ASSEN, Netherlands — A golden statue of a sitting Buddha, smuggled from a temple in China to a market in the Netherlands, revealed an extraordinary secret — a 1,000-year-old mummified monk.
Researchers discovered the mummy, encased in a cavity in the statue when a private buyer brought it to the Drents Museum in the Netherlands for restoration.
But it wasn’t until a team of researchers and scientists did a CT scan — a comprehensive three dimensional x-ray image — last year, did they discover the mummy’s organs were missing.
“We thought it would be lung tissue, but instead we found little scraps of paper covered with Chinese characters,” said Vincent van Vilsteren, an archeology curator from the museum.
The mummy was found sitting on a bundle of cloth covered in Chinese inscriptions, revealing its identity as a Buddhist monk called Liuquan who may have practiced “self-mummification” to prepare for life after death.
The process of self-mummification is a known tradition in countries like Japan, China and Thailand, and was practiced over a thousand years ago.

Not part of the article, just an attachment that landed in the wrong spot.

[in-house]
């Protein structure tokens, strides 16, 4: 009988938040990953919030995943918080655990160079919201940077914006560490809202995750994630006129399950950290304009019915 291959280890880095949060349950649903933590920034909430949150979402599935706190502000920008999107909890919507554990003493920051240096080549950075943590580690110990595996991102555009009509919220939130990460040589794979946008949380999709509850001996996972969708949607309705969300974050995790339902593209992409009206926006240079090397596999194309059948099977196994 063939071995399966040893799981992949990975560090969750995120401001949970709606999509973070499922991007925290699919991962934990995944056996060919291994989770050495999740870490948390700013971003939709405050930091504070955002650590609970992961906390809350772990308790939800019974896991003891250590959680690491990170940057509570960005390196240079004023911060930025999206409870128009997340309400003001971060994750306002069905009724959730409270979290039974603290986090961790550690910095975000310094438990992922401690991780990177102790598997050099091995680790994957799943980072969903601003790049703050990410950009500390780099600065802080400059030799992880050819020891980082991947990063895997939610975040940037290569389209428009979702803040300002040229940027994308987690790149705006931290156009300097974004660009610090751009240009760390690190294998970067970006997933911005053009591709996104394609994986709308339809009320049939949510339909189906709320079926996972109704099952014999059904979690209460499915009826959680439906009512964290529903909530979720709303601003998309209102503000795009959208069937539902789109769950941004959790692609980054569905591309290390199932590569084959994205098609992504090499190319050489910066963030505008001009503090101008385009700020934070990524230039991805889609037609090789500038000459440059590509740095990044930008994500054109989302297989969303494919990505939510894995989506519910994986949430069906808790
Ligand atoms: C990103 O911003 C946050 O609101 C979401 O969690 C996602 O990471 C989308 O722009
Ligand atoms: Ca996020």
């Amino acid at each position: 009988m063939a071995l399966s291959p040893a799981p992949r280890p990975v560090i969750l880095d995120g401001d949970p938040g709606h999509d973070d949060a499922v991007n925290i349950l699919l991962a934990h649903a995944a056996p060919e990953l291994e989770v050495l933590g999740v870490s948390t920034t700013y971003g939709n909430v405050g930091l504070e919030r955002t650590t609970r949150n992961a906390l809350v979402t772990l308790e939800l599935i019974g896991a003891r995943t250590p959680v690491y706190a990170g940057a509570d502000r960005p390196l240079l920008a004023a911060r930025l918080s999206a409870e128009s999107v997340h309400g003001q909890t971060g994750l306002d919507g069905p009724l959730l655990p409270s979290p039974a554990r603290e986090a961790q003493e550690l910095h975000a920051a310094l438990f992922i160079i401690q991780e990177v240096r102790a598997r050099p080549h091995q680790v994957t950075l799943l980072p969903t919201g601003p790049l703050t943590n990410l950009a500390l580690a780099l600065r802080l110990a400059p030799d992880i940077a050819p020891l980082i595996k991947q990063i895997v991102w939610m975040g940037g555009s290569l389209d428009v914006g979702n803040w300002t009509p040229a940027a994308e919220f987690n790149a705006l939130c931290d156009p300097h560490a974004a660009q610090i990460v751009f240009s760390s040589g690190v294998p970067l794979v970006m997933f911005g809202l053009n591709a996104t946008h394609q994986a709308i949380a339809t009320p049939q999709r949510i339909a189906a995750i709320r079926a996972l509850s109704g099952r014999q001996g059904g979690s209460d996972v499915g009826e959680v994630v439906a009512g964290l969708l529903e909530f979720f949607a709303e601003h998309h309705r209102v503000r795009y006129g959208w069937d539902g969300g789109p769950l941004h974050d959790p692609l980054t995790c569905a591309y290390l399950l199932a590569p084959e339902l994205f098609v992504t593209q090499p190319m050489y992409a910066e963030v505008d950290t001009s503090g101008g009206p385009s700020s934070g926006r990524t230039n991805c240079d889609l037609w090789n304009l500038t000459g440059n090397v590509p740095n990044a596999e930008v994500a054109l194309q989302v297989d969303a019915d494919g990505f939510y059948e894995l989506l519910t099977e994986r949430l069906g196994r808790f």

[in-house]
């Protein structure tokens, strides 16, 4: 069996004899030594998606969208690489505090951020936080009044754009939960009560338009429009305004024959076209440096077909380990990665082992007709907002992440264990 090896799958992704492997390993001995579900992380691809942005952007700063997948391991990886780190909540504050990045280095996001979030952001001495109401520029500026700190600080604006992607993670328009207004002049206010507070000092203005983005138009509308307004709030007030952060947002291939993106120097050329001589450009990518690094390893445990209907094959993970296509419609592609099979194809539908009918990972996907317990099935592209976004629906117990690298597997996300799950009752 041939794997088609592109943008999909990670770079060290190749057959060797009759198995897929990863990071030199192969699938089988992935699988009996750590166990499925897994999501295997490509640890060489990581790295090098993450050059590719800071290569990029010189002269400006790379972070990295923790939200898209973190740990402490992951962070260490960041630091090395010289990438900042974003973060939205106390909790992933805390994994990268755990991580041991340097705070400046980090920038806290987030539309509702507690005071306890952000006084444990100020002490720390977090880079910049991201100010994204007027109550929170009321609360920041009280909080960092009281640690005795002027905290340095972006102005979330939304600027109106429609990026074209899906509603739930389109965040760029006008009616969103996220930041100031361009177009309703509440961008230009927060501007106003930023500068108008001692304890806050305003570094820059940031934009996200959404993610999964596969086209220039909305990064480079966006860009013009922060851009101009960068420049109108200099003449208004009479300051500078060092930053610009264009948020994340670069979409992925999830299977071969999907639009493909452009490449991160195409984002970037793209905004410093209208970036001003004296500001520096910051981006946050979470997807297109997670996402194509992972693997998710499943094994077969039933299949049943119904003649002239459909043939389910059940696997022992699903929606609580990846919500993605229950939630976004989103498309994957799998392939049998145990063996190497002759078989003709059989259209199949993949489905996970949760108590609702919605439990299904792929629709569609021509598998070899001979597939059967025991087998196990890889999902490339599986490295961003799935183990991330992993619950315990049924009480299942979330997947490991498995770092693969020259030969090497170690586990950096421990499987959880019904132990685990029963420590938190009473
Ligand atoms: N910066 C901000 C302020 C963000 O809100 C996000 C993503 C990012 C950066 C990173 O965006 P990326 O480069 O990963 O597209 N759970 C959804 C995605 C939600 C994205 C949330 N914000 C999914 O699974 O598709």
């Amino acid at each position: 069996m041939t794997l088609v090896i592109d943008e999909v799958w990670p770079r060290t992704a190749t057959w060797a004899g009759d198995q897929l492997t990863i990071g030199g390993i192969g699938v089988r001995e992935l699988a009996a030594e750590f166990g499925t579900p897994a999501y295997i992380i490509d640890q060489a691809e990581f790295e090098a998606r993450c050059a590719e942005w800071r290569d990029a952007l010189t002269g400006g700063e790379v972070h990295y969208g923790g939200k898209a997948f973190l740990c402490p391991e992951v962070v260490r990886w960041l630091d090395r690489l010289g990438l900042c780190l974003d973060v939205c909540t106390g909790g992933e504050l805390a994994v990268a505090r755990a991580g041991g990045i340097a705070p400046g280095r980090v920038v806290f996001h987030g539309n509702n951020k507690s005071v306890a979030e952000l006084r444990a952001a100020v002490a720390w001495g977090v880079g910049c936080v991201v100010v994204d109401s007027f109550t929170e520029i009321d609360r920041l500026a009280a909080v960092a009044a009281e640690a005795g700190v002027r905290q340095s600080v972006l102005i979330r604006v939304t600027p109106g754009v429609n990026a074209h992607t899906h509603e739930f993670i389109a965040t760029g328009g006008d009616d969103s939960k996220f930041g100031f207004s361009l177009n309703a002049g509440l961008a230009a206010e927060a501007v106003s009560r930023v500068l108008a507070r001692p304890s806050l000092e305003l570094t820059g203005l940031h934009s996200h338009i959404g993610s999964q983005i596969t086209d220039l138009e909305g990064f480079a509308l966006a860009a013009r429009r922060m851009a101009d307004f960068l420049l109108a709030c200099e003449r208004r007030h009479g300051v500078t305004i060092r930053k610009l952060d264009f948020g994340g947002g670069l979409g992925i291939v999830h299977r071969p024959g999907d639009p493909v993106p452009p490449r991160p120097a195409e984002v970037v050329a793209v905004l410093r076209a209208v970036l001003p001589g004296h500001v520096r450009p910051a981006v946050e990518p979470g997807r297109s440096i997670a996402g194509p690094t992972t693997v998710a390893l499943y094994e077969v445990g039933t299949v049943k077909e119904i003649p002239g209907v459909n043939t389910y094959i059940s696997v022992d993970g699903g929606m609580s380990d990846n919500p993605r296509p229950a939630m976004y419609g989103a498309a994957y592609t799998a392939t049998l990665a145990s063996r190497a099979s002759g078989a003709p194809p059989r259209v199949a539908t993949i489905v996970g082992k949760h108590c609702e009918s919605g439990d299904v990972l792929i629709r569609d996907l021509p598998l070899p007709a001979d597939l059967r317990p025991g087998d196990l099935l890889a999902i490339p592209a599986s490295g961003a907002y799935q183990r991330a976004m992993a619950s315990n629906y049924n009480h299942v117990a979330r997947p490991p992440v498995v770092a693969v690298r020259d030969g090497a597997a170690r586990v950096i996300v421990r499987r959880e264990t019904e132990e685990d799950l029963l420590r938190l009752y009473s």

The elaborate and arduous process includes eating a special diet and drinking a poisonous tea so the body would be too toxic to be eaten by maggots. The few monks that were able to successfully complete the process were highly revered.
“We suspect that for the first 200 years, the mummy was exposed and worshiped in a Buddhist temple in China… only in the 14th century did they do all the work to transform it into a nice statue,” said van Vilsteren.
Van Vilsteren and his team are still waiting on DNA analysis results in hopes to trace the mummy back to its exact location in China.
The statue is now housed in the National Museum of Natural History in Budapest and will move to Luxembourg in May as a part of an international tour.